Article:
A moving look at homeless on NBC; CBS kicks off `48 Hours'. Brokaw special could help spur action; Rather revisited hospital where JFK died
New York — Home Street Home NBC, tomorrow, 10-11 p.m. Reporters: Tom Brokaw and Lucky Severson. Writers: Tom Brokaw, Paul W. Greenberg, Lucky Severson. Executive producer: Paul W. Greenberg. 48 Hours CBS, premi`ered Tuesday, Jan. 19, 8-9 p.m. Future dates to be announced. Anchor: Dan Rather. Executive producer: Andrew Heyward. NBC News is performing a major public service tomorrow night by graphically illustrating America's greatest national disgrace: the plight of the homeless.
Certainly the homeless have received attention in newspapers and magazines. But television is undoubtedly the best medium for instantaneously and vividly humanizing these figures so effectively that perhaps millions of better-off Americans will demand that more be done.
According to this pitifully truthful documentary, anywhere from 200,000 to 3 million homeless people roam the streets of America. By and large, they are the mentally ill, troubled teen-agers, disturbed Vietnam veterans, and the economically deprived.
``Home Street Home,'' despite its clever title, is a compassionate, caring report on the social, economic, and political issues which have left so many people huddled in doorways, sleeping over heating grates, hustling on the streets, living in their cars.
Tom Brokaw and Lucky Severson personalize the problem: They talk with the mentally ill who, discharged from institutions with no out-patient help, refuse to move into shelters. They listen to the shocking stories of youngsters who have become drug addicts and prostitutes because they cannot live at home. They listen to grieving Vietnam veterans who are still unable to function because of their traumatic war experiences. They empathize with the working homeless, who cannot earn enough to pay the high costs of housing today.
Then they also talk to the experts, whose weary optimism seems to be ebbing in some cases but who most often stubbornly and selflessly persist in trying to help.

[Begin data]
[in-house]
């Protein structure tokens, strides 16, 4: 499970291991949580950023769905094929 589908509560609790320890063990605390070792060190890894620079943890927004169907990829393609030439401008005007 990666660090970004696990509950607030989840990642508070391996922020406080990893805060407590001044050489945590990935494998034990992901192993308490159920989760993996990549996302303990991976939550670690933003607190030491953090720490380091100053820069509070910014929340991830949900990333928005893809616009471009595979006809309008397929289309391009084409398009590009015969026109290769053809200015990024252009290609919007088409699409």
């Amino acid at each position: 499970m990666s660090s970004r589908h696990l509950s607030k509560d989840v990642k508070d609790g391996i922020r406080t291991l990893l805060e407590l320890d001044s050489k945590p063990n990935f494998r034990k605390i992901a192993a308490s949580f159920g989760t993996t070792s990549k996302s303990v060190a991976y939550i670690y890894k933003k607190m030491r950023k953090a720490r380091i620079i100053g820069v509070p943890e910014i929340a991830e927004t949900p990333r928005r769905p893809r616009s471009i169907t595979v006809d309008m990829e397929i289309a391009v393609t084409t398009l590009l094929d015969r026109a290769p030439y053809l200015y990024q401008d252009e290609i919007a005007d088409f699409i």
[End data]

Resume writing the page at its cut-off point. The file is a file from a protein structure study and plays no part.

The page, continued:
Sadly, although this disturbingly incisive program points to some of the obvious an-swers - more half-way houses, better counseling, more low-income housing - it does not find ways to implement these solutions. The major strength of ``Home Street Home'' is that it refuses to view homelessness as an abstract issue. It forces us to see the problem in terms of human beings. And perhaps it will spur us to demand that finding solutions be made a higher national priority.
On Tuesday evening, CBS News inaugurated its latest venture in entertainment/news programming with a report on two days and nights at the Parkland Hospital in Dallas. The program, which wasn't available for previewing, opened with a clip of Walter Cronkite relaying Dan Rather's report of John F. Kennedy's death at the same hospital.
Then Rather led a team of CBS correspondents in coverage, which turned out to be somewhat intrusive, of every aspect of the hospital's operation - from brain surgery to nurse burn-out. It was more than you ever wanted to know about the internal workings of a big-city hospital. Future programs will detail two days and nights in other facets of American society. I hope CBS will find areas less familiar to examine, since hospitals, have had more than their share of TV attention already.